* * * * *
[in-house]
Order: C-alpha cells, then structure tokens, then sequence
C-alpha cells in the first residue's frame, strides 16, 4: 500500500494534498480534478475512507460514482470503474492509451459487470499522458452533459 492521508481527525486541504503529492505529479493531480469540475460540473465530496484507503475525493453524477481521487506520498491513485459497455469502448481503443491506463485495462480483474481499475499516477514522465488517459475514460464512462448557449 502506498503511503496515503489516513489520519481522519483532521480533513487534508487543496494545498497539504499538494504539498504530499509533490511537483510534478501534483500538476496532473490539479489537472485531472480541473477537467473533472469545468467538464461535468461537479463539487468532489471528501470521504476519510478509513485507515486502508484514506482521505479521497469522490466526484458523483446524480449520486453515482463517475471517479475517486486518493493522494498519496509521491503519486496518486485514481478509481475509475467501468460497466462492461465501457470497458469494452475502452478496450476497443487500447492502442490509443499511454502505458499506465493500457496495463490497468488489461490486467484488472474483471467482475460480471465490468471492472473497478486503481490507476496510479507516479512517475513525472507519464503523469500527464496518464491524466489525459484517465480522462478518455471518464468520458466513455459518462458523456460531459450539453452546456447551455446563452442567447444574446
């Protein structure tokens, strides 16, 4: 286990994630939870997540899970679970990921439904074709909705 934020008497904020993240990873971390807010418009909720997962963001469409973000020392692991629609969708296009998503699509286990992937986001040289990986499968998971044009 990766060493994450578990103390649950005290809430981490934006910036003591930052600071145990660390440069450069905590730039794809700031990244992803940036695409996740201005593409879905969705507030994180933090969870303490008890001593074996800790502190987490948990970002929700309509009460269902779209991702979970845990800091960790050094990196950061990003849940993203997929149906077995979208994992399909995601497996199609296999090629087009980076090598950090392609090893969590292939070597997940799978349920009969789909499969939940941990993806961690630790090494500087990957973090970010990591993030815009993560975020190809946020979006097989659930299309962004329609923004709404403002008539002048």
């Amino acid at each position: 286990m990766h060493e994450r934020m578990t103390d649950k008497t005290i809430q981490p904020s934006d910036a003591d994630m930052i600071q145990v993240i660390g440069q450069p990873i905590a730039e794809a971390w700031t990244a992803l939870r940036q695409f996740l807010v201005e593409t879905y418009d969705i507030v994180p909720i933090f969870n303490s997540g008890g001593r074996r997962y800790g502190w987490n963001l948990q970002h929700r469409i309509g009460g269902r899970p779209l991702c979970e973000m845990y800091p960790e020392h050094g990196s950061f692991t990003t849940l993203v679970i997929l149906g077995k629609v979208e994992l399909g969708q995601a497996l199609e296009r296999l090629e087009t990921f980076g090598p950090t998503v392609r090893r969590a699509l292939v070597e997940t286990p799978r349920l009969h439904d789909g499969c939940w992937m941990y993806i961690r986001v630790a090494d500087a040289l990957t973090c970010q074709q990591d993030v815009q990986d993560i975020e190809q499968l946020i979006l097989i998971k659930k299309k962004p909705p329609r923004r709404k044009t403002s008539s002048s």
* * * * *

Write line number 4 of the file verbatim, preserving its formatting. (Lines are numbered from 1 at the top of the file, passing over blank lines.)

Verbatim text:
């Protein structure tokens, strides 16, 4: 286990994630939870997540899970679970990921439904074709909705 934020008497904020993240990873971390807010418009909720997962963001469409973000020392692991629609969708296009998503699509286990992937986001040289990986499968998971044009 990766060493994450578990103390649950005290809430981490934006910036003591930052600071145990660390440069450069905590730039794809700031990244992803940036695409996740201005593409879905969705507030994180933090969870303490008890001593074996800790502190987490948990970002929700309509009460269902779209991702979970845990800091960790050094990196950061990003849940993203997929149906077995979208994992399909995601497996199609296999090629087009980076090598950090392609090893969590292939070597997940799978349920009969789909499969939940941990993806961690630790090494500087990957973090970010990591993030815009993560975020190809946020979006097989659930299309962004329609923004709404403002008539002048």